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    This is a good example. There was certainly a lot of discrimination against them in the past. There arguably still is today, though to a much lesser extent - but even the past can leave a statistical artefact. Standing, wealth and education are hereditary - wealthy parents can pay for their children to get more and better education and so be more successful themselves, and a parent with high social standing can always pull a few strings to get their child a good job. That means that even if every trace of discrimination were removed, it would still take several generations for the correlation to vanish. Meanwhile, well-intentioned people see this apparent inequality and attempt to address it with things like blacks-only scholarship programs and other forms of positive discrimination - and this creates resentment, as the formerly oppressed are now seen as enjoying a special favored status. Equality of opportunity means that, as far as is practical, everyone has the same chance to succeed - how much they do so depends upon their own desires and abilities, nothing else. That's not possible in practice, but it's an ideal to aim for. Replacing one form of bias with another does not help this.

    The target end state should be one in which race isn't an issue because no-one cares about it any more, and having dark skin is about as exciting a distinguishing feature as having green eyes. Likewise gender, aside from a few fields like sports and medicine where the biological differences need consideration.
     
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  13. Cloudane

    Cloudane Element of Mostly Excessive Verbosity

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    This is getting too deep for me, but I'm definitely yoinking that one for if it comes up again :)

    As for natural traits, I remember being taught that a lot of it harkens back to the cave dwelling days when due to practicalities (the female being the child bearer) the females would take on the nurturing roles and the males would go out and bash things over the head and whatnot. But I don't know how much of this still really lingers on from instinct and how much is carried over from generation to generation through the ongoing re-enforcement of gender roles. Will have to concede that I don't really know a great deal of what I'm talking about.

    And then there's entirely manufactured stuff like "thou shalt not be a boy and like the colour pink"
     
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  14. servirare

    servirare hmmmmm

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    Indeed! I'll add an observation too from the other day. It's commonly accepted, it appears, that girls like babies. And I certainly observed some young relatives essentially competing over who got to do stuff with the baby like push the pushchair. Thing is though on careful observation, any "good" act was very frequently followed by a look round at a (female) adult. That gave the impression that there was some very strong feedback where they get positive attention for liking babies.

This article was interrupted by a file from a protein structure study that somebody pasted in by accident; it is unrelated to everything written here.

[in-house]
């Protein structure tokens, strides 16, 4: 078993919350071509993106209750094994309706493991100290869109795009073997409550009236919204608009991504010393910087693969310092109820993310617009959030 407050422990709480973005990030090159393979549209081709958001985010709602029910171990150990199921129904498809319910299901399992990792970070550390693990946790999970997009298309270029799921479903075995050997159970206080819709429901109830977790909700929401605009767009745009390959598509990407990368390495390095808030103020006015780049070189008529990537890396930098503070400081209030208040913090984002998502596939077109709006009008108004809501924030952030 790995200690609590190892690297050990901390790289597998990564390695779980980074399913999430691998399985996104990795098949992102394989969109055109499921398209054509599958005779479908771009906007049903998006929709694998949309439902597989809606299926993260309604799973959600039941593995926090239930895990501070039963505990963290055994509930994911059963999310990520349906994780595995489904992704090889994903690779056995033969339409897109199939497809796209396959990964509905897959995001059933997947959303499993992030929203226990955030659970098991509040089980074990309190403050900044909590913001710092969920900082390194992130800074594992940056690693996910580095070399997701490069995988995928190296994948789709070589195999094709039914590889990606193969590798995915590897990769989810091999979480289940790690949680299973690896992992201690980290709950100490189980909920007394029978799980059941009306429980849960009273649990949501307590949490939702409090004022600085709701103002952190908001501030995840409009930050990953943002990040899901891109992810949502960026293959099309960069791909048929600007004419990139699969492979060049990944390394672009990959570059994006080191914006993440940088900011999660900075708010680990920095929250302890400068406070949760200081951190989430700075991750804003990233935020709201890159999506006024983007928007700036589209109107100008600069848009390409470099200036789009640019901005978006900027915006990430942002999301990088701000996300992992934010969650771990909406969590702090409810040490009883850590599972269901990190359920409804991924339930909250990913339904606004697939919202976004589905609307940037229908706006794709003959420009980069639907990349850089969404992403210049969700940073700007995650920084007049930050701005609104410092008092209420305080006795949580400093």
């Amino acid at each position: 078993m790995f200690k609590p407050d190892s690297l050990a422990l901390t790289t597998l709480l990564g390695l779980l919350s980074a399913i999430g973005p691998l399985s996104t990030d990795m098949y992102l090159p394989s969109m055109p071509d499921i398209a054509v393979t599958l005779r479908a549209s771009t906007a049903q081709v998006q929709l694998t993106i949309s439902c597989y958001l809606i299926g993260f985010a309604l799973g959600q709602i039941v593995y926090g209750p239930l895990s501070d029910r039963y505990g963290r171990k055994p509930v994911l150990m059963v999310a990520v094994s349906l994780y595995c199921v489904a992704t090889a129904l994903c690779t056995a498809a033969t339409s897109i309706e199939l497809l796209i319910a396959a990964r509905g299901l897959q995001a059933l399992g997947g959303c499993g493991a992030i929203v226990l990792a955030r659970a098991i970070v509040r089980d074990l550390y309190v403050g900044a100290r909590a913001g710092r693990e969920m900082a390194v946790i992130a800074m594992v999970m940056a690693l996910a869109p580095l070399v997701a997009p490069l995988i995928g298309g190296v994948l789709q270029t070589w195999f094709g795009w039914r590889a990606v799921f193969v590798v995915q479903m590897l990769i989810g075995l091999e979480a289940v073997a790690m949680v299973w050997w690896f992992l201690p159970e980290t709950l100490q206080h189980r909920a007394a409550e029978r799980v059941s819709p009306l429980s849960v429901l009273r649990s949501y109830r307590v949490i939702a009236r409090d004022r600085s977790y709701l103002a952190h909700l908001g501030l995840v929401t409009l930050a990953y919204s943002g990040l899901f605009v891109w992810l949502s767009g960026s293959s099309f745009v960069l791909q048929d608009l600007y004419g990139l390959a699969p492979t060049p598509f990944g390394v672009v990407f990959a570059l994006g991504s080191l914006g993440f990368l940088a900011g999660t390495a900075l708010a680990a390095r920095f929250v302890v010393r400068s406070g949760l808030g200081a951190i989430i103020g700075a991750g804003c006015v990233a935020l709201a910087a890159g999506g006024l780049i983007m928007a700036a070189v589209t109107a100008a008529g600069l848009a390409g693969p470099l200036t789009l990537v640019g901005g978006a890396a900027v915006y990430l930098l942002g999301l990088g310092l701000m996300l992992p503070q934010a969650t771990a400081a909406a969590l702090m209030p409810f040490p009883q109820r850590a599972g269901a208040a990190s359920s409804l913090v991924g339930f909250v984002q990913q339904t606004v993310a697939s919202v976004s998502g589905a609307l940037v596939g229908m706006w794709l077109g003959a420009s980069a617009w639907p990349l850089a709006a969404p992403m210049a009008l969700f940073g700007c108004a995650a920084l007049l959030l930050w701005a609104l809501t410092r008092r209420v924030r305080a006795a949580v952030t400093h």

If there's massive positive reinforcement for doing something then it's hard to know how much of it is really innate. But a lot of people see little girls appearing to like babies and little boys not so much and assume it's just a gender difference. What there is beyond doubt (in my mind) is a strong difference in how adults treat boys and girls in this regard.
     
  15. Recurrent Trotting

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    So much this :D my neice is exactly the same. Personalities do get shaped by the social environment. That's why I find young gender-dysphoria so fascinating, since there's a compulsion towards an identity which at a young age is heavily about receiving a particular sort of recognition, and yet the identity is at odds with the one parent's conception of it. Unfortunately parents intuitively do think that social confirmation shapes their child and that has led to some horrendous attempts by parents to break the gender dysphoria in the belief that somewhere along the line they must have dropped the ball and started smiling at their little boy when he played with dolls or w/e. I think that while the social environment must shape personalities, much of the shaping ('language'?) is hard-coded to be strongly compelled towards particular results within that environment. As we grow older we gain more of an ability to consciously engage with this language, to play with it and distort it in fun ways :p which is why I am now on a site filled with pink when as a kid my main past time with toys was pushing cars into each other and dolls/ponies were very much not for me.
     
  16. Britpoint

    Britpoint 私、きになります!

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    A good twitter to follow is @LetToysBeToys - it's a UK based campaign to stop marketing toys in particular (but also clothes, books etc) to particular genders. They've had a lot of success already; I can't remember if it was Argos, Toys R Us or both, but at least one of them updated their catalog to remove gender labels on toys, and also to show both genders playing with toys that they previously associated with one.

    For example you can now see girls dressed up in doctor's uniforms, and boys playing with toy ovens.

    It's pretty nice to see improvements like that happening - although also frustrating when they retweet examples of companies still doing the opposite.
     
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  17. Discrete Set

    Discrete Set Everything is mathematics. No exception.

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    I've seen the backlash to that campaign - certain American social-conservative websites have posted columns explaining that letting boys play with dolls will lead to the downfall of civilisation. I find them quite entertaining.